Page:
There’s an apocryphal story about a headline in a diocesan newspaper: “Tornado Hits State; No Catholics Killed.” As writers and editors in the Catholic publishing world, we’re always attuned to the Catholic angle on events large and small. Like a local angle on national events, it gives us a way to make news items specific to our particular audience.
When I read the breaking news that Gabrielle Giffords had been shot in Tucson, I found myself checking the list of Catholics in Congress for her name. I didn’t find it, but that night I discovered that another victim, Judge John Roll, was not only Catholic but had come to the event after attending daily Mass. Christina Taylor Green, the 9-year-old who was killed, was also Catholic. Tucson’s bishop, Gerald Kicanas, was one of the central figures in the Masses, memorial services and healing services that followed.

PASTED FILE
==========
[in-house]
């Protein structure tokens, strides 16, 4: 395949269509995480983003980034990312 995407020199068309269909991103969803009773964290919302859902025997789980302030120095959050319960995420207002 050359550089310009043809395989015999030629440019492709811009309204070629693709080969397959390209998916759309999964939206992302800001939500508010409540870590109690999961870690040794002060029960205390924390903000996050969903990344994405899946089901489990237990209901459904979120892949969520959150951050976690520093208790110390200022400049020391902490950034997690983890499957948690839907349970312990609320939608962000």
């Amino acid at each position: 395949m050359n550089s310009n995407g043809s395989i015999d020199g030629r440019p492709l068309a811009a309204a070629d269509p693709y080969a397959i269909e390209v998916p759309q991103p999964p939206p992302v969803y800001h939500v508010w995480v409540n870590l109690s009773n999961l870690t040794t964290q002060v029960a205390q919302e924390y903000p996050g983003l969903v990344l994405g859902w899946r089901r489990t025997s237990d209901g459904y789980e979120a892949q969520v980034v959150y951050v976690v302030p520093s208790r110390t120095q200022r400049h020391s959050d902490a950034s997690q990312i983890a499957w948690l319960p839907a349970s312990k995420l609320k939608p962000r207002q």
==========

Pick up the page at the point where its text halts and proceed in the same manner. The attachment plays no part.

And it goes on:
Celebrities who are Catholic make popular and interesting profile pieces for St. Anthony Messenger. I’ve been fascinated for several years now at the way late-night comedian Stephen Colbert works his own Catholic faith into one of his character’s traits on the Colbert Report, often with surprising results. I find myself watching not so much for the over-the-top stories about the pope and the war on Christmas, but for more subtle things like his references to social justice and to finer points of Scripture, doctrine or rituals.
This week there have been a number of stories in the Catholic press and on Catholic blogs about Catholic angles on the Super Bowl. We profiled the chaplain of the Green Bay Packers several years ago. The Catholic News Service blog has a piece on the wager between the bishops of Green Bay and Pittsburgh. The Knights of Columbus website Fathers for Good has an article on the deep Catholic roots of each team.
These are just three examples that come to mind. Sometimes it seems like a pragmatic approach to getting a good story, to finding the right approach, to fitting something into our particular niche. But it works because that Catholic identity resonates with our audience. It’s a sense that we share a way of looking at the world, that we know and believe the same things, that we have a shared understanding of God, that joins us together.
What are your thoughts when you hear that someone is Catholic?